No? Then maybe you remember the foreclosure-driven crime wave that hit Washington D.C.; Atlanta, Georgia; and Charlotte, North Carolina; prompting New York State ACORN President Pat Boone to explain, "It is common sense that foreclosure and crime go together."
Still drawing a blank? Then surely you recall how 2008 Democratic presidential candidates Barack Obama and Hillary Clinton both proposed a $30 billion fund to combat crime and blight in high-foreclosure areas. Republican candidate John McCain considered rising foreclosure rates so hazardous to civil order that he proposed having the Treasury Department buy up all the bad home loans in America.
Sen. Chris Dodd (D-Massachusetts Connecticut) spelled out the connection between foreclosure and crime with admirable specificity last year:
It isn't just the foreclosed property that causes the problem. There's the next door neighbor, the community that also suffers. For every one foreclosure in a square block, one-eighth square mile, there is a decline in value almost immediately of 1 percent of every other home in that square block. There's an increase of crime of 2 percent almost immediately in that area.
You don't recall any of this because none of it happened. If the foreclosure-driven crime trends that journalists and politicians have been predicting since 2006 had actually come to pass, our streets would by now be impassible wastelands where Toecutter and Bubba Zanetti prey upon the citizens with impunity.
Yet crime statistics continue to head downward throughout the country—even or especially in those areas marked out as foreclosure clusters. Camden, New Jersey, supposedly America's most crime-ridden city, has seen a 14 percent crime reduction in 2009.
Prince William County, Virginia, which has the highest rate of foreclosures in Old Dominion, nevertheless saw its violent crime rate fall by 36.8 percent between 2008 and 2009. Foreclosure-plagued Oakland, California has seen a 3 percent annual drop.
Still, the perception that foreclosures are linked to the deterioration of law-abiding areas is not necessarily susceptible to statistics. Many intelligent people say they have a sense that crime is getting worse as more residences end up unoccupied. Again, my own experience contradicts this: I live in a not-so-nice part of Los Angeles County and spend plenty of time in less-nice areas (in California nothing ever goes below nice), yet I am absolutely certain I hear less gunfire and fewer police helicopters this year than I did in 2006.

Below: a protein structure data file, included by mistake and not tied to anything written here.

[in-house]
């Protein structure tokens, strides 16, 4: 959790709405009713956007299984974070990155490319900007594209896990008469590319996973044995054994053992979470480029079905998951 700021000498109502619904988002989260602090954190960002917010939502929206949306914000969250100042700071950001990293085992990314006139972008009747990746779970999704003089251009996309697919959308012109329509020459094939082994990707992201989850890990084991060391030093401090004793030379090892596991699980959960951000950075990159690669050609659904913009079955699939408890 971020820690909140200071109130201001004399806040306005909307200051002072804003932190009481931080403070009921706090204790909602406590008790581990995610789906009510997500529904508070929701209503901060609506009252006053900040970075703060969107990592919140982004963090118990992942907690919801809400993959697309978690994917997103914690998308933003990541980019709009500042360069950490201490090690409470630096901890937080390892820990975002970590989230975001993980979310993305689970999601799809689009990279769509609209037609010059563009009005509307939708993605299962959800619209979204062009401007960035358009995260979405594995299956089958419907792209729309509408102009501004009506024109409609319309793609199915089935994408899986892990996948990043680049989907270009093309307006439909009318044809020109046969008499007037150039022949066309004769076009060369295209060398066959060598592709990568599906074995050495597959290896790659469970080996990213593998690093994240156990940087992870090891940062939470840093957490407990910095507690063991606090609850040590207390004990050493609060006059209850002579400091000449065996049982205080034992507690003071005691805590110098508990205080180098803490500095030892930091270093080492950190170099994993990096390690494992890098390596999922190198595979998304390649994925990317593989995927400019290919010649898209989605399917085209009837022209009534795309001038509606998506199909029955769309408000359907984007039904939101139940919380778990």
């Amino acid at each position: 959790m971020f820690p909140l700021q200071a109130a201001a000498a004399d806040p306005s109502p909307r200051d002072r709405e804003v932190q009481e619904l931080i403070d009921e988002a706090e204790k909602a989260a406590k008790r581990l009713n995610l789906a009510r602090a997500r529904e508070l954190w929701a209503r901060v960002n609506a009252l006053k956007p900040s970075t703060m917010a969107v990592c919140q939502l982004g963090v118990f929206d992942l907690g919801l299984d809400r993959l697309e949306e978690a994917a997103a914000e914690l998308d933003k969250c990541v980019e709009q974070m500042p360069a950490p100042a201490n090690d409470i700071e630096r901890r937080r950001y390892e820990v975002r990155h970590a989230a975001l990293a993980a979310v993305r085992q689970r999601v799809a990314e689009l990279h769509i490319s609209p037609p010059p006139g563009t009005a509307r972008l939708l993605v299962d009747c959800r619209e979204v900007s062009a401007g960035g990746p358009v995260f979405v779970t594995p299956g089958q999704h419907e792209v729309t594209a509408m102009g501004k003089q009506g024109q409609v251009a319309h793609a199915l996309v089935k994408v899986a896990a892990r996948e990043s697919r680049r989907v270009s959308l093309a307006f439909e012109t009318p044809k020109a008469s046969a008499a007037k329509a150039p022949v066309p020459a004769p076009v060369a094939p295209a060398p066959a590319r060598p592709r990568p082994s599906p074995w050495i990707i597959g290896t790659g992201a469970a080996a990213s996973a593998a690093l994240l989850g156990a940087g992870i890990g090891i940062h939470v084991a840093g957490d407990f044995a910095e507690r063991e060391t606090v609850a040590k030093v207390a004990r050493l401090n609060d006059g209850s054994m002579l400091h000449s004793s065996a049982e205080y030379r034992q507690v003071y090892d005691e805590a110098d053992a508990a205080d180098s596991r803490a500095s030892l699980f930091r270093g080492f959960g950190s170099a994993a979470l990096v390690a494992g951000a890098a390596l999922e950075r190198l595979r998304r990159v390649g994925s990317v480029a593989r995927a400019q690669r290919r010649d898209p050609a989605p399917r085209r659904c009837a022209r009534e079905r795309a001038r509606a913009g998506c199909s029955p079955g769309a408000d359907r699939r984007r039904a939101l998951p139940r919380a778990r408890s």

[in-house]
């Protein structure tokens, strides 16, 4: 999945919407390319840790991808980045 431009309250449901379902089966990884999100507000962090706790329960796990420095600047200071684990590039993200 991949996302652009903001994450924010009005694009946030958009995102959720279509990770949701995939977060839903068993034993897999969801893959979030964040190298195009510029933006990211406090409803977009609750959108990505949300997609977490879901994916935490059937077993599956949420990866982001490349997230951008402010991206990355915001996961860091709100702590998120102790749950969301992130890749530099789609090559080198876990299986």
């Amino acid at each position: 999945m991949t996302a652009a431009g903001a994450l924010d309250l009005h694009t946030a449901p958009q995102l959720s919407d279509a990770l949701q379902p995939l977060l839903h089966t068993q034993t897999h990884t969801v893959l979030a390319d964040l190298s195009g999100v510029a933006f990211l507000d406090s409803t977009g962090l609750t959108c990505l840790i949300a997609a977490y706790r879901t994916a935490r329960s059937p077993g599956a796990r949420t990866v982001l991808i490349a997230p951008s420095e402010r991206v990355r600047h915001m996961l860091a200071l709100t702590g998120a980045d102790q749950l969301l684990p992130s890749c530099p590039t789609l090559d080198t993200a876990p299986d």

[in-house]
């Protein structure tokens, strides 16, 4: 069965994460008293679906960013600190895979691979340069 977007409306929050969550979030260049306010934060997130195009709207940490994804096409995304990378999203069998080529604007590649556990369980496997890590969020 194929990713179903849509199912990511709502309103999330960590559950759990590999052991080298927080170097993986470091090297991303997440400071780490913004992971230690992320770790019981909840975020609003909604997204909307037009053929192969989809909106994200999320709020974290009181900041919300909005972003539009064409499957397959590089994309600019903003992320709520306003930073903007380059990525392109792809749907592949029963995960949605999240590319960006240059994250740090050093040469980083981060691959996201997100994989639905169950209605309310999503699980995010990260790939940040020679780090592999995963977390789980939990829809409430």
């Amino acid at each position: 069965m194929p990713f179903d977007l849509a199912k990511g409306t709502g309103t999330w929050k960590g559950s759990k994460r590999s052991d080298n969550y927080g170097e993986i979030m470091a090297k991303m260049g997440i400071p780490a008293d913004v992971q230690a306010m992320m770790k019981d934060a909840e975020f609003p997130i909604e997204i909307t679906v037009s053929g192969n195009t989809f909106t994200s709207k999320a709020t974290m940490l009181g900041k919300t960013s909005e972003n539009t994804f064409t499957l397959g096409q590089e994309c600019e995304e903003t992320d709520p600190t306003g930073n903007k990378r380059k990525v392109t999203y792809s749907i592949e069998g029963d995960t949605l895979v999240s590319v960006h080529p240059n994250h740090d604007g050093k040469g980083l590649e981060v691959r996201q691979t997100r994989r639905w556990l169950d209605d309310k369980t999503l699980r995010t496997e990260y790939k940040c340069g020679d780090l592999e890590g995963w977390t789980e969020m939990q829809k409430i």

So I try to keep up on an area-by-area basis with the great sub-prime crime wave. Today I spoke with Lance Eber, the statistics guy for the Merced, California police department. Merced is famously known as California's "ground zero" for foreclosures. If any place were to experience an increase in crime, this should be it. According to Eber, on a year-to-date basis, 2009 violent crime (including homicide, rape, robbery, assault, burglary and larceny) is 14 percent below its 2008 level. What about victimless offenses that you might expect to see goosed by the presence of unoccupied buildings, such as prostitution, drug use, and vagrancy? "Those are continuing problems," says Eber, "but we have not seen any increases in those."
Am I missing something? If you click on the Charlotte link above you'll see that with a sufficient amount of gnat-straining and to-be-sure-ing you can create the impression of a foreclosure-driven crime increase even with the statistics against you. Could I just be misreading the crime numbers from nationwide-foreclosure-leading Florida, for example? If anybody has evidence of a foreclosure/crime correlation in the current recession, I'm eager to see it.
Because in a way, I agree with the ACORN president. It does seem to be common sense that high foreclosures would lead to an increase in crime. It's just that there is no evidence to back up the common sense.